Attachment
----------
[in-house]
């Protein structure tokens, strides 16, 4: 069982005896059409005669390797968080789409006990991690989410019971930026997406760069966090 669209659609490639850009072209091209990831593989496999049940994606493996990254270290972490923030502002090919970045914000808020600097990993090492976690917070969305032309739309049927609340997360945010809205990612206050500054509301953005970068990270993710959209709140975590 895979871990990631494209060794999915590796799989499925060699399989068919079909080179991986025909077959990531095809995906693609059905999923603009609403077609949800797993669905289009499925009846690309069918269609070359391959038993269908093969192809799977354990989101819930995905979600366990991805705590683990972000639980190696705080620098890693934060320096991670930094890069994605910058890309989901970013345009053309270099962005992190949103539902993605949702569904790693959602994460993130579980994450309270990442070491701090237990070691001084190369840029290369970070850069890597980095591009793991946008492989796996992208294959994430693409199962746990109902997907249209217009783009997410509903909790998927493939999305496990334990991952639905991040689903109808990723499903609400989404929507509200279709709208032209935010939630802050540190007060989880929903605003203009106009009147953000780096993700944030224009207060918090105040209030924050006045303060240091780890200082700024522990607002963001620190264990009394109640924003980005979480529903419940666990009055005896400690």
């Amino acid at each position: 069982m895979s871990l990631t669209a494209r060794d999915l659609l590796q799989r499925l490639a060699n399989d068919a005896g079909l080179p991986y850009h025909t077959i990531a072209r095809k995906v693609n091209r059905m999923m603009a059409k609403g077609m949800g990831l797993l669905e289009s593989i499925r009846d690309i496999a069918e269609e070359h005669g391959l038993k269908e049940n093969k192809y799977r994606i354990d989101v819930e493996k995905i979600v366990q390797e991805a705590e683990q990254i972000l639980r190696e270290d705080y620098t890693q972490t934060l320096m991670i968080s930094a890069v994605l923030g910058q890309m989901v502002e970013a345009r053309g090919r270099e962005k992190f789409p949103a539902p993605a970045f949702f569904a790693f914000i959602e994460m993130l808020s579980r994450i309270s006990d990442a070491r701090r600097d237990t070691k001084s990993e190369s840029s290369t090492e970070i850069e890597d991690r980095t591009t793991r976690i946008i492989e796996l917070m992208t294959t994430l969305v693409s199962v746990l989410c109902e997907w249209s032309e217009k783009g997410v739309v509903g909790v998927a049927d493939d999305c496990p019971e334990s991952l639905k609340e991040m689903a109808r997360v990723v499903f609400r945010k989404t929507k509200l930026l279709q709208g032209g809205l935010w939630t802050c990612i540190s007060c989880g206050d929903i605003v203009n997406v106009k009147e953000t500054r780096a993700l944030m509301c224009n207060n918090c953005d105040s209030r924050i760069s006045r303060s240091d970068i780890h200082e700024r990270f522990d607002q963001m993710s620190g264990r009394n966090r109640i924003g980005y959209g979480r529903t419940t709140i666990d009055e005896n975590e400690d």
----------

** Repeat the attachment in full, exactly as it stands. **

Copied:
[in-house]
């Protein structure tokens, strides 16, 4: 069982005896059409005669390797968080789409006990991690989410019971930026997406760069966090 669209659609490639850009072209091209990831593989496999049940994606493996990254270290972490923030502002090919970045914000808020600097990993090492976690917070969305032309739309049927609340997360945010809205990612206050500054509301953005970068990270993710959209709140975590 895979871990990631494209060794999915590796799989499925060699399989068919079909080179991986025909077959990531095809995906693609059905999923603009609403077609949800797993669905289009499925009846690309069918269609070359391959038993269908093969192809799977354990989101819930995905979600366990991805705590683990972000639980190696705080620098890693934060320096991670930094890069994605910058890309989901970013345009053309270099962005992190949103539902993605949702569904790693959602994460993130579980994450309270990442070491701090237990070691001084190369840029290369970070850069890597980095591009793991946008492989796996992208294959994430693409199962746990109902997907249209217009783009997410509903909790998927493939999305496990334990991952639905991040689903109808990723499903609400989404929507509200279709709208032209935010939630802050540190007060989880929903605003203009106009009147953000780096993700944030224009207060918090105040209030924050006045303060240091780890200082700024522990607002963001620190264990009394109640924003980005979480529903419940666990009055005896400690």
């Amino acid at each position: 069982m895979s871990l990631t669209a494209r060794d999915l659609l590796q799989r499925l490639a060699n399989d068919a005896g079909l080179p991986y850009h025909t077959i990531a072209r095809k995906v693609n091209r059905m999923m603009a059409k609403g077609m949800g990831l797993l669905e289009s593989i499925r009846d690309i496999a069918e269609e070359h005669g391959l038993k269908e049940n093969k192809y799977r994606i354990d989101v819930e493996k995905i979600v366990q390797e991805a705590e683990q990254i972000l639980r190696e270290d705080y620098t890693q972490t934060l320096m991670i968080s930094a890069v994605l923030g910058q890309m989901v502002e970013a345009r053309g090919r270099e962005k992190f789409p949103a539902p993605a970045f949702f569904a790693f914000i959602e994460m993130l808020s579980r994450i309270s006990d990442a070491r701090r600097d237990t070691k001084s990993e190369s840029s290369t090492e970070i850069e890597d991690r980095t591009t793991r976690i946008i492989e796996l917070m992208t294959t994430l969305v693409s199962v746990l989410c109902e997907w249209s032309e217009k783009g997410v739309v509903g909790v998927a049927d493939d999305c496990p019971e334990s991952l639905k609340e991040m689903a109808r997360v990723v499903f609400r945010k989404t929507k509200l930026l279709q709208g032209g809205l935010w939630t802050c990612i540190s007060c989880g206050d929903i605003v203009n997406v106009k009147e953000t500054r780096a993700l944030m509301c224009n207060n918090c953005d105040s209030r924050i760069s006045r303060s240091d970068i780890h200082e700024r990270f522990d607002q963001m993710s620190g264990r009394n966090r109640i924003g980005y959209g979480r529903t419940t709140i666990d009055e005896n975590e400690d």